One in four young people between the ages of 15 and 25 will develop a mental health disorder. Of these, many will be at university, a time when young people become increasingly vulnerable to adult pressures. The transition from school to university can be difficult enough without the added burden of a mental health disorder.
Despite young people being in such need, they are also the group least likely to seek help for mental health concerns. This means treatment is often significantly delayed even if there is recognition of symptoms. The mental health problems of depression, anxiety and substance abuse are the most common and, worryingly in an environment that promotes excessive drinking as a bonding tool, alcohol dependence is the number one substance abuse disorder.
Many think of university as a carefree time in life, a time when students are allowed to explore, make mistakes and learn what it means to be independent. Instead, once out of school, those entering university are often faced with little or no support network, an ever-increasing academic demand and all the financial and social pressures that come with being young and newly independent.
It can be difficult to balance the need for secure employment with the development of new relationships and experiences of greater freedom. At the same time, the markers for adulthood are changing: people are marrying and having children much later, job security and a career path are no longer so straightforward, and financial independence is less assured. This elongated time of uncertainty adds to the vulnerability of an already vulnerable population.
All of these factors exacerbate mental health disorders, often with both short and long-term negative consequences. Sufferers experience high emotional distress, a reduced capacity to work and have lower social functioning. This can lead to disrupted study, lower academic achievement, lowered career prospects, poorer social relationships and poorer long-term physical health.
Like any other sickness, mental health problems result in missed days, work left undone and wasted opportunities. Making up for missed lessons is very difficult and can force students to repeat a subject or leave university altogether. In fact, 86% of university students severely affected by mental illness will drop out, adding to their sense of worthlessness and failure.
Some of our brightest, most capable young people are being severely let down by the lack of services and proper support for mental health problems. A strategy is needed to tackle this problem.
While students do have access to counselling services, in a story that is echoed throughout the mental health care system, services are overloaded and cannot offer the long-term, ongoing support students need. Tutors are unlikely to know the best way to assist a struggling student beyond referring to university policy. While universities do offer mental health first aid training, it is not mandatory.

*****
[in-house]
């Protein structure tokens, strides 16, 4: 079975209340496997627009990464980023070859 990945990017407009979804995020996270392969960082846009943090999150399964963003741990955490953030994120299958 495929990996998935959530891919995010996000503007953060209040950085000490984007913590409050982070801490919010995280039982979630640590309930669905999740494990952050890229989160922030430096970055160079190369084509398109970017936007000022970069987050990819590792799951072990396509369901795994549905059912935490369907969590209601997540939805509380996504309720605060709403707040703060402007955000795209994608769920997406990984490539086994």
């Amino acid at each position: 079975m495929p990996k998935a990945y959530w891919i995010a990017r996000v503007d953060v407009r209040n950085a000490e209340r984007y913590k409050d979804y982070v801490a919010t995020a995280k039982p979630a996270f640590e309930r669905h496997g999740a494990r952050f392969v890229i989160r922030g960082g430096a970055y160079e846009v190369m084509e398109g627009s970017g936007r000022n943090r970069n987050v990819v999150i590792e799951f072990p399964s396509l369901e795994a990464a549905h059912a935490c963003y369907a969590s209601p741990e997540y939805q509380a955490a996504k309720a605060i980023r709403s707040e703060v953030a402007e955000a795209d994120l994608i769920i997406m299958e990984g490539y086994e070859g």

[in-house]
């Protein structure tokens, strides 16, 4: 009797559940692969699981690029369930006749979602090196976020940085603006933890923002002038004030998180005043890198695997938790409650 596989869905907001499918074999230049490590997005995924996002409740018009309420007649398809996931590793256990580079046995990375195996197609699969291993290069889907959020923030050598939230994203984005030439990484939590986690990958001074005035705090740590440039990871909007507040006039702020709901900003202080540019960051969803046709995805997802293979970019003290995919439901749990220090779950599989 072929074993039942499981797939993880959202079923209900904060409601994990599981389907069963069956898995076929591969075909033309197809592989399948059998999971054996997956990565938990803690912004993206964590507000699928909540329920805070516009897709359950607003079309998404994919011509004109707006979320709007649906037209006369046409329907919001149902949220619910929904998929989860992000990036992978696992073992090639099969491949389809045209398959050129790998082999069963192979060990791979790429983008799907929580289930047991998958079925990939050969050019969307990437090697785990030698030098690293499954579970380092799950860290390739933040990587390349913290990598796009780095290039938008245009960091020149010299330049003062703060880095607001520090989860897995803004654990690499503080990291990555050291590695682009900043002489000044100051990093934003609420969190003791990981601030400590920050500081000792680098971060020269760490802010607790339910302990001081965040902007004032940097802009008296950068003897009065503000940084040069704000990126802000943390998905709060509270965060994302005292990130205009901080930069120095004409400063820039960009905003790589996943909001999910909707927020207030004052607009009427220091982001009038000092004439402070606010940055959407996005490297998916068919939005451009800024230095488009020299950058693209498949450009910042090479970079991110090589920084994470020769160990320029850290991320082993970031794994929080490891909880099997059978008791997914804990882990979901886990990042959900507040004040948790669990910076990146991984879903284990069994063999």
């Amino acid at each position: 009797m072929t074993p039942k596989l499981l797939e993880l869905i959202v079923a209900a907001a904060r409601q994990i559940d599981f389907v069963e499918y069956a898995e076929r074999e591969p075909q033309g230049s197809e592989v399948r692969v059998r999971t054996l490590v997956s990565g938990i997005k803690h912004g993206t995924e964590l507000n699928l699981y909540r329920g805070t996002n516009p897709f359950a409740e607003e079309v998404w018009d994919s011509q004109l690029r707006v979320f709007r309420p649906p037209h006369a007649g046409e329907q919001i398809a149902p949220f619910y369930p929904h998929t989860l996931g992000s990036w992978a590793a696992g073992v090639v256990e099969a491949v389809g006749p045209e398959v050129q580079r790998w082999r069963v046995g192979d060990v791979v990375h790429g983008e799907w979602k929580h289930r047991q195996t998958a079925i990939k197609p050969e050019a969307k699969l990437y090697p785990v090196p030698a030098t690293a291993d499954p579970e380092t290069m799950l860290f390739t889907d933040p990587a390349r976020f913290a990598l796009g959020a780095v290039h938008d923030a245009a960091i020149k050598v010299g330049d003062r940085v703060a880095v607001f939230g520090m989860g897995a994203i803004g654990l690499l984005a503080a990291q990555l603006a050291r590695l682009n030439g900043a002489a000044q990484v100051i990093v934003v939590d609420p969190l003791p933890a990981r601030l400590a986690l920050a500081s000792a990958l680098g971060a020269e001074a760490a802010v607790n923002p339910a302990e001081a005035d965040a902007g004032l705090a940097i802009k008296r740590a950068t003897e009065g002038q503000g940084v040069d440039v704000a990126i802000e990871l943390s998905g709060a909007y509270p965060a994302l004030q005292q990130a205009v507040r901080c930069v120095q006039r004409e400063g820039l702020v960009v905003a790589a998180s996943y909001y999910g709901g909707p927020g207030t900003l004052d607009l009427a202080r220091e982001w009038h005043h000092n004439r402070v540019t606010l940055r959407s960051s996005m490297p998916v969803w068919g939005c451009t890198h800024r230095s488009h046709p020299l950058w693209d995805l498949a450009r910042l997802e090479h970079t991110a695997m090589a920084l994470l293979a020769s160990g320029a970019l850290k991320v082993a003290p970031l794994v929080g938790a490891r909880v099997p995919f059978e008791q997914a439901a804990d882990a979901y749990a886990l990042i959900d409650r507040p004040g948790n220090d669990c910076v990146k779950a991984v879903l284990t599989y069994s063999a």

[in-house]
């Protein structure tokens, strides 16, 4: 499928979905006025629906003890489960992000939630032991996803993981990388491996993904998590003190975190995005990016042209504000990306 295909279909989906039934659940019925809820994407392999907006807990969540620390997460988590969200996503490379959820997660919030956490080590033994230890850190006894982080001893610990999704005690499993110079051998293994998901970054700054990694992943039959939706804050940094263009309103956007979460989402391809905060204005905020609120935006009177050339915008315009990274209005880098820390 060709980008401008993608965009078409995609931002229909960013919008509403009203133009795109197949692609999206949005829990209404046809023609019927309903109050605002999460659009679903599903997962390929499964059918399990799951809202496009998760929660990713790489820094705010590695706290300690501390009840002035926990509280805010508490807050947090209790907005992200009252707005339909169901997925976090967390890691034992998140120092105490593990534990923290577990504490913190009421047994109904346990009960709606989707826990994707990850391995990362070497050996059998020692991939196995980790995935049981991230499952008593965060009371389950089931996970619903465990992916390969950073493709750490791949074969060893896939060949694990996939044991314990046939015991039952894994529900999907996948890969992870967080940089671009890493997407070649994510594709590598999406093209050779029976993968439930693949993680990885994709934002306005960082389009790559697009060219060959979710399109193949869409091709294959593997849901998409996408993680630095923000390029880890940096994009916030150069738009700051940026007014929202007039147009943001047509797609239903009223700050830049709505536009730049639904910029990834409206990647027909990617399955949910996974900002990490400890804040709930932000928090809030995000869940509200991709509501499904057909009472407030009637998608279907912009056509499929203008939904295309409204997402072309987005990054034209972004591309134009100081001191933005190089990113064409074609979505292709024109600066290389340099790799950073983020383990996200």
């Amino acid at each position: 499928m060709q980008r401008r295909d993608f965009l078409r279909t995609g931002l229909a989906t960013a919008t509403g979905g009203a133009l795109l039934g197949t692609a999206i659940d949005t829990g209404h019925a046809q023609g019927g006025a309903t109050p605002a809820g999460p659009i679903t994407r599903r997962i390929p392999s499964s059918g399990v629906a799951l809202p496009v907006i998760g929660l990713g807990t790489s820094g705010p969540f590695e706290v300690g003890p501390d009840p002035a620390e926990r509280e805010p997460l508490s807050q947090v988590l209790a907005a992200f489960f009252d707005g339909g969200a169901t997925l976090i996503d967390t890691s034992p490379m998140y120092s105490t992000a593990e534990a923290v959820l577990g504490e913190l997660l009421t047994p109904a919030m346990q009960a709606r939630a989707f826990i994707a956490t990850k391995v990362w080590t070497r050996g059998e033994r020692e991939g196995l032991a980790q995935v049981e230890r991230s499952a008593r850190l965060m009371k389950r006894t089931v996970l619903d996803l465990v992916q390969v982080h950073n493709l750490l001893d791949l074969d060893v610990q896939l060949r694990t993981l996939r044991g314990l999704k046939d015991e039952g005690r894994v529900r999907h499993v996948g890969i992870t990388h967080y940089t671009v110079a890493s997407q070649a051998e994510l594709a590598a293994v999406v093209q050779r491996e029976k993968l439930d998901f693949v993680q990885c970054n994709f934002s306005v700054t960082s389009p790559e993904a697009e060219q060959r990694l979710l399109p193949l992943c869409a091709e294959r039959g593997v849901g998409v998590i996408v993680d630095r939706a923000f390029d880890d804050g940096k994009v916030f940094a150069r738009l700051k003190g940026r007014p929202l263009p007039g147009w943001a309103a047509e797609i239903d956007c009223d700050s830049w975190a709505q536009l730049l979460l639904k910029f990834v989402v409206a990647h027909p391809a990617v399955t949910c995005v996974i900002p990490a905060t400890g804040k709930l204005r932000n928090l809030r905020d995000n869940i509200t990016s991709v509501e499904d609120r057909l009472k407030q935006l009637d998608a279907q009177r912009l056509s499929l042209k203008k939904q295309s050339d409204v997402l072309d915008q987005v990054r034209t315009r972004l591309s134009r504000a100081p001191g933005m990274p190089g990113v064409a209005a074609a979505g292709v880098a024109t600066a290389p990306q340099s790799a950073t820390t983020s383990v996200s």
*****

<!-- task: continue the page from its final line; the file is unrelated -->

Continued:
Mental illness is still a taboo and stigmatised issue. “Admitting” to mental illness can be confronting in the best of circumstances. Hence students may struggle with approaching a tutor to discuss mental health concerns. The issue could be exacerbated if the tutor is someone the student admires or fears, or both, and does not want to disappoint, or if the student is afraid of a negative or dismissive reaction.
What can be done?
Extensions and special consideration may give a student the breathing space needed to complete assignments and not fail a course. But this is a reactive rather than a proactive and preventative approach.
Despite the great efforts being made in schools to address mental health and social, emotional learning - for example KidsMatter and MindMatters, programs that work to integrate mental health skills in schools - there is no equivalent focus on the tertiary settings which cater to post-school youth.
With such high rates of mental illness, it is imperative that we support tertiary students in ways that promote not only their learning but their emotional and mental resilience. We need to recognise the unique pressures higher education students face and find ways of equipping them with the skills to deal with those pressures.
The health sector should begin investing in universities as key sites for mental health promotion. This could include mandatory training in mental health first aid for all staff, and additional training for tutors to promote a positive, engaging and inclusive classroom culture.
Social and emotional learning should be explicitly taught alongside academic skills, with a focus on self-care, coping and resilience. Investment in the counselling service, with additional trained staff and the added possibility of long-term treatment options, would go a long way in supporting mentally ill students who might not otherwise have access to treatment.
Michelle Walter does not work for, consult to, own shares in or receive funding from any company or organisation that would benefit from this article, and has no relevant affiliations.
Authors: The Conversation